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Proc Natl Acad Sci U S A. 2010 Feb 23;107(8):3469-74. doi: 10.1073/pnas.0912654107. Epub 2010 Feb 4.

Minimalist design of water-soluble cross-beta architecture.

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Department of Biochemistry and Molecular Biology, The University of Chicago, IL 60637, USA.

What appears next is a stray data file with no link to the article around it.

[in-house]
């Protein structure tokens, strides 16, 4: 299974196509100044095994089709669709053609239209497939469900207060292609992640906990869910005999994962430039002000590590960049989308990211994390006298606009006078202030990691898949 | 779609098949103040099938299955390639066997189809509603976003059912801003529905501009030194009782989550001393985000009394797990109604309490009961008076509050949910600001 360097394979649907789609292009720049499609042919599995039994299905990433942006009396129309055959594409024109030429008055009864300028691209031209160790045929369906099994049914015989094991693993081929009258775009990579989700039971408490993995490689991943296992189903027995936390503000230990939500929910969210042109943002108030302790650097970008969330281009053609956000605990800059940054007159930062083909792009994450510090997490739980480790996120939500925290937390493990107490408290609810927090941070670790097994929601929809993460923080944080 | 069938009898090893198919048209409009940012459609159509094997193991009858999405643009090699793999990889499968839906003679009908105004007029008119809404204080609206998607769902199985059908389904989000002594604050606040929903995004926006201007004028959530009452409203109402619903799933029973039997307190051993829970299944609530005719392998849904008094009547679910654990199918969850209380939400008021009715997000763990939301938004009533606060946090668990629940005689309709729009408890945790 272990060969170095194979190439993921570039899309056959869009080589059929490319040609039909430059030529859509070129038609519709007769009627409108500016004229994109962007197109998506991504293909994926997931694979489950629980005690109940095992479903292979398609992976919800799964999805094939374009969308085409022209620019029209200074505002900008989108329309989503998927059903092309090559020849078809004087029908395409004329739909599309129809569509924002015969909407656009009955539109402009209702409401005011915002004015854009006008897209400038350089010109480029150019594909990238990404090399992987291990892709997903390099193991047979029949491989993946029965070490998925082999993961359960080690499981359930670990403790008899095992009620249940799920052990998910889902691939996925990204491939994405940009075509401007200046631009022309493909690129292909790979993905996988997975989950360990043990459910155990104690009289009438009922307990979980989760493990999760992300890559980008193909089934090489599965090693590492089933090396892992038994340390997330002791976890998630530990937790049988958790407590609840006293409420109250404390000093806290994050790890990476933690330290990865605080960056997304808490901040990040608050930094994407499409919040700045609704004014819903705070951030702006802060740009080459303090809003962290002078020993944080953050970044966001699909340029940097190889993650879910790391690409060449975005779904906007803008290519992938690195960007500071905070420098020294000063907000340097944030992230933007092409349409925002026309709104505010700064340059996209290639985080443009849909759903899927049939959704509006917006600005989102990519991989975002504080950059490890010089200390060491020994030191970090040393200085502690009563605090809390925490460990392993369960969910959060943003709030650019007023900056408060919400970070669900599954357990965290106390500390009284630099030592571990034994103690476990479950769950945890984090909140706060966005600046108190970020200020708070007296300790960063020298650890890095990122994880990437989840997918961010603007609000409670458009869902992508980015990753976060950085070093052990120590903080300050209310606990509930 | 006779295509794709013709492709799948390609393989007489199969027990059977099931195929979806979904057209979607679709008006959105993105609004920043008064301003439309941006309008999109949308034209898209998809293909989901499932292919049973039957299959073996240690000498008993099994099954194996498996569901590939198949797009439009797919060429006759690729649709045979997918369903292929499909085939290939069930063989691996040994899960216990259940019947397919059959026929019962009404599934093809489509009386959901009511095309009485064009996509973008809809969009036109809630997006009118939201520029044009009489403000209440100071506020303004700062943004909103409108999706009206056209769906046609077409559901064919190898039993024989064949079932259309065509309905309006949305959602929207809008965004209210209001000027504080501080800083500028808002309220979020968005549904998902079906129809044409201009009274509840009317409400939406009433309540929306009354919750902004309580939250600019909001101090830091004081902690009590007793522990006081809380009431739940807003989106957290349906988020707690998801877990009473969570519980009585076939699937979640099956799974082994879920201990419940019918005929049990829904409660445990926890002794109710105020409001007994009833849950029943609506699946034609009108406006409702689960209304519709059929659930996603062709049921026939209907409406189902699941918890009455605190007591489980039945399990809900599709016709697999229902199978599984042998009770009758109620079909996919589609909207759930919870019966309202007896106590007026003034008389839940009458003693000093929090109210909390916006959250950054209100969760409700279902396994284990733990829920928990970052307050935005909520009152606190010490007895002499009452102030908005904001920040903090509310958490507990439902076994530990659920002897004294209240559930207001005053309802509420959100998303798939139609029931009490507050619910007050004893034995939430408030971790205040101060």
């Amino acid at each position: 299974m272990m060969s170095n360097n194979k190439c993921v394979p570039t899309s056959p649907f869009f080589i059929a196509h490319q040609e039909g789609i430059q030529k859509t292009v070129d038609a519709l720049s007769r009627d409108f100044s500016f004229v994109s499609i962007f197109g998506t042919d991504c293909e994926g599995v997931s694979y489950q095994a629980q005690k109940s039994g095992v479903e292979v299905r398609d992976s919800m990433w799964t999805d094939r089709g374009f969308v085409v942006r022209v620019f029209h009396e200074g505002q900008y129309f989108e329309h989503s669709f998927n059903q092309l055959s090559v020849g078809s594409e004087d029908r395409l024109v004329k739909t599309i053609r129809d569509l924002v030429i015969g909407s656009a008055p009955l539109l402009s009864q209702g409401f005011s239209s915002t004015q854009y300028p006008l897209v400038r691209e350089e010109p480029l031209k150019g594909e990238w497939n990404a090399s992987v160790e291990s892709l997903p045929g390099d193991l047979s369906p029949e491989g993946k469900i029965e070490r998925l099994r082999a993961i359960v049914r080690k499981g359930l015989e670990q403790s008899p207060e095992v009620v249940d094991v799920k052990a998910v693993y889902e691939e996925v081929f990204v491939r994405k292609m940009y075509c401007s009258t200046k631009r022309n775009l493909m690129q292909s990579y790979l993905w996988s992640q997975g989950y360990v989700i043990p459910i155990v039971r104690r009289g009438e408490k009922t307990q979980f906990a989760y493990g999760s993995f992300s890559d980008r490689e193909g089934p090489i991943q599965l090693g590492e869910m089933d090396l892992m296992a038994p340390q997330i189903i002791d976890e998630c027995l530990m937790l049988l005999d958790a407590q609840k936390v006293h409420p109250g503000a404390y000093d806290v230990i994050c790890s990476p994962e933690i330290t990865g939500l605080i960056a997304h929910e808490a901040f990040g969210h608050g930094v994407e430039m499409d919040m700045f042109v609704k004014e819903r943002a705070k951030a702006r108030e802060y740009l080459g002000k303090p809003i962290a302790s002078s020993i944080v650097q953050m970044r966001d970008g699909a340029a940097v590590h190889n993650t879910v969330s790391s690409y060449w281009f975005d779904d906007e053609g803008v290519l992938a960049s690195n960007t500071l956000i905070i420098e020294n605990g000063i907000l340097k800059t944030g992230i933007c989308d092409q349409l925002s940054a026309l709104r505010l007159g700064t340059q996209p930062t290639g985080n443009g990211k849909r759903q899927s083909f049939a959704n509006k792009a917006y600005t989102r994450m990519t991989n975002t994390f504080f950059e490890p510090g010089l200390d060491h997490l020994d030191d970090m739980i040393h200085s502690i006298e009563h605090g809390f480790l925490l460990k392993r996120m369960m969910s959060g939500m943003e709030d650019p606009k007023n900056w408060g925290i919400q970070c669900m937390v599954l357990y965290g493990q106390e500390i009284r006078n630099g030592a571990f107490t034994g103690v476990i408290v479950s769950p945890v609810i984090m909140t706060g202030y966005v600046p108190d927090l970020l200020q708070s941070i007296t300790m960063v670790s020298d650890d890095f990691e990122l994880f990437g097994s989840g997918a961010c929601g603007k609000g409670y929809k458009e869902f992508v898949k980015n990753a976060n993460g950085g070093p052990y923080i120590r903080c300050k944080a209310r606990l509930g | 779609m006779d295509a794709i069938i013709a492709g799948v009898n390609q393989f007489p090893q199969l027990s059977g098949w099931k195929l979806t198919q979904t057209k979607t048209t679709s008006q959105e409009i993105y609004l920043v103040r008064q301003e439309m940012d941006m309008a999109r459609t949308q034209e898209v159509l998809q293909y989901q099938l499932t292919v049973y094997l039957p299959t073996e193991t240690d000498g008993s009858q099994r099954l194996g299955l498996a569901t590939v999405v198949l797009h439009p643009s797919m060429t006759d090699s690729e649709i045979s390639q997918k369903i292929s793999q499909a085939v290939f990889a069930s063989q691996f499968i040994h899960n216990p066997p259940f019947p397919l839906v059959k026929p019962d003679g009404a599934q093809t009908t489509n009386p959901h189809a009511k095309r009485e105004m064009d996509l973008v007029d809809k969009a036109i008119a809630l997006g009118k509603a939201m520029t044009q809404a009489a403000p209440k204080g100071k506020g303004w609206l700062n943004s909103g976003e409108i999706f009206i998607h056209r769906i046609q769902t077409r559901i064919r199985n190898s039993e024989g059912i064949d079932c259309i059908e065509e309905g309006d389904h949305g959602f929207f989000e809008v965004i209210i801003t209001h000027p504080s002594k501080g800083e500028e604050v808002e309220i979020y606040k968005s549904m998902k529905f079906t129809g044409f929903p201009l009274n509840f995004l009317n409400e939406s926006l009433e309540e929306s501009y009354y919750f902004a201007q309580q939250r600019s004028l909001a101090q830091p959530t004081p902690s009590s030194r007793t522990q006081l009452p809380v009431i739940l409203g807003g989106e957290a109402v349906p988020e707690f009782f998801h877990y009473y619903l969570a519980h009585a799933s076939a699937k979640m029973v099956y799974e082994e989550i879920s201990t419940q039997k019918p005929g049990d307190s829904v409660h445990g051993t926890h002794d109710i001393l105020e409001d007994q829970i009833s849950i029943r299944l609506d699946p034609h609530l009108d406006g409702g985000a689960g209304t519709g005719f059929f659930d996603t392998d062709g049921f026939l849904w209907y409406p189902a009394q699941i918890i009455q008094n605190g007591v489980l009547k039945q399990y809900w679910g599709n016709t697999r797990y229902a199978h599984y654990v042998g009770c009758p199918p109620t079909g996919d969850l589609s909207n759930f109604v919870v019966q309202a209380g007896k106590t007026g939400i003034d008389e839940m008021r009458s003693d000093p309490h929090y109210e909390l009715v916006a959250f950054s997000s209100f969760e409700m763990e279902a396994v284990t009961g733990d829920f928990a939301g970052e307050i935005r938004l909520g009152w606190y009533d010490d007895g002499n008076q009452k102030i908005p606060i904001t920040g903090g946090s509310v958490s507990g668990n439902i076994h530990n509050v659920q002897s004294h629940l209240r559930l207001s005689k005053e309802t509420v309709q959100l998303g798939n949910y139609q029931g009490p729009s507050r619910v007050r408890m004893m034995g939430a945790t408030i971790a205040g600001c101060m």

Demonstrated successes of protein design and engineering suggest significant potential to produce diverse protein architectures and assemblies beyond those found in nature. Here, we describe a new class of synthetic protein architecture through the successful design and atomic structures of water-soluble cross-beta proteins. The cross-beta motif is formed from the lamination of successive beta-sheet layers, and it is abundantly observed in the core of insoluble amyloid fibrils associated with protein-misfolding diseases. Despite its prominence, cross-beta has been designed only in the context of insoluble aggregates of peptides or proteins. Cross-beta's recalcitrance to protein engineering and conspicuous absence among the known atomic structures of natural proteins thus makes it a challenging target for design in a water-soluble form. Through comparative analysis of the cross-beta structures of fibril-forming peptides, we identified rows of hydrophobic residues ("ladders") running across beta-strands of each beta-sheet layer as a minimal component of the cross-beta motif. Grafting a single ladder of hydrophobic residues designed from the Alzheimer's amyloid-beta peptide onto a large beta-sheet protein formed a dimeric protein with a cross-beta architecture that remained water-soluble, as revealed by solution analysis and x-ray crystal structures. These results demonstrate that the cross-beta motif is a stable architecture in water-soluble polypeptides and can be readily designed. Our results provide a new route for accessing the cross-beta structure and expanding the scope of protein design.

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